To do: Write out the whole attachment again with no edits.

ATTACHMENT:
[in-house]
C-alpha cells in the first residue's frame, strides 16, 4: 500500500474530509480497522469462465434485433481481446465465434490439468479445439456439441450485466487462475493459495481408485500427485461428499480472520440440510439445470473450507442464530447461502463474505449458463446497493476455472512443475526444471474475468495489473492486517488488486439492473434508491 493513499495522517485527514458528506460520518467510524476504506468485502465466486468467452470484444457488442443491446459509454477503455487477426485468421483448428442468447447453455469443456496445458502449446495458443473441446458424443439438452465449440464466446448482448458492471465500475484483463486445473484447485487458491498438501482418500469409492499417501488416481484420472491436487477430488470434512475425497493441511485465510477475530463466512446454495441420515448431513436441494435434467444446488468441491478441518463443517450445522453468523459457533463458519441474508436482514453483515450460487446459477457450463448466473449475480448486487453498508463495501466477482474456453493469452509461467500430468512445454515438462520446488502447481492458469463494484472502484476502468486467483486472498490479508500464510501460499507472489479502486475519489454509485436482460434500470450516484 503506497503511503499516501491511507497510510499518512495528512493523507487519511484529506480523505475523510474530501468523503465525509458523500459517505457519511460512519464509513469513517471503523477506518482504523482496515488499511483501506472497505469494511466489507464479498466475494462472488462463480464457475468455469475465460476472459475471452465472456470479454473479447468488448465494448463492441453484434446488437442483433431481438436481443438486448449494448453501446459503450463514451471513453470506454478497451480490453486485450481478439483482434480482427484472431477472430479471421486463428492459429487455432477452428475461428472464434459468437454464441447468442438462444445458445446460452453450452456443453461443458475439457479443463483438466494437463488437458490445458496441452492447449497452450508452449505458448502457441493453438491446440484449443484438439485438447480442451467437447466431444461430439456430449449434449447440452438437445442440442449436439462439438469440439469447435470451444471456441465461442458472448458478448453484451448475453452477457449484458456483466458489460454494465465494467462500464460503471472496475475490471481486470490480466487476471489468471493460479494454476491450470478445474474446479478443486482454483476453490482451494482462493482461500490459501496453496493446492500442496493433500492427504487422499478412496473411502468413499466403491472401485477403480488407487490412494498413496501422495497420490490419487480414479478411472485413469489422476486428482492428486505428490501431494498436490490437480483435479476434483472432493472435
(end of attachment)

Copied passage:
[in-house]
C-alpha cells in the first residue's frame, strides 16, 4: 500500500474530509480497522469462465434485433481481446465465434490439468479445439456439441450485466487462475493459495481408485500427485461428499480472520440440510439445470473450507442464530447461502463474505449458463446497493476455472512443475526444471474475468495489473492486517488488486439492473434508491 493513499495522517485527514458528506460520518467510524476504506468485502465466486468467452470484444457488442443491446459509454477503455487477426485468421483448428442468447447453455469443456496445458502449446495458443473441446458424443439438452465449440464466446448482448458492471465500475484483463486445473484447485487458491498438501482418500469409492499417501488416481484420472491436487477430488470434512475425497493441511485465510477475530463466512446454495441420515448431513436441494435434467444446488468441491478441518463443517450445522453468523459457533463458519441474508436482514453483515450460487446459477457450463448466473449475480448486487453498508463495501466477482474456453493469452509461467500430468512445454515438462520446488502447481492458469463494484472502484476502468486467483486472498490479508500464510501460499507472489479502486475519489454509485436482460434500470450516484 503506497503511503499516501491511507497510510499518512495528512493523507487519511484529506480523505475523510474530501468523503465525509458523500459517505457519511460512519464509513469513517471503523477506518482504523482496515488499511483501506472497505469494511466489507464479498466475494462472488462463480464457475468455469475465460476472459475471452465472456470479454473479447468488448465494448463492441453484434446488437442483433431481438436481443438486448449494448453501446459503450463514451471513453470506454478497451480490453486485450481478439483482434480482427484472431477472430479471421486463428492459429487455432477452428475461428472464434459468437454464441447468442438462444445458445446460452453450452456443453461443458475439457479443463483438466494437463488437458490445458496441452492447449497452450508452449505458448502457441493453438491446440484449443484438439485438447480442451467437447466431444461430439456430449449434449447440452438437445442440442449436439462439438469440439469447435470451444471456441465461442458472448458478448453484451448475453452477457449484458456483466458489460454494465465494467462500464460503471472496475475490471481486470490480466487476471489468471493460479494454476491450470478445474474446479478443486482454483476453490482451494482462493482461500490459501496453496493446492500442496493433500492427504487422499478412496473411502468413499466403491472401485477403480488407487490412494498413496501422495497420490490419487480414479478411472485413469489422476486428482492428486505428490501431494498436490490437480483435479476434483472432493472435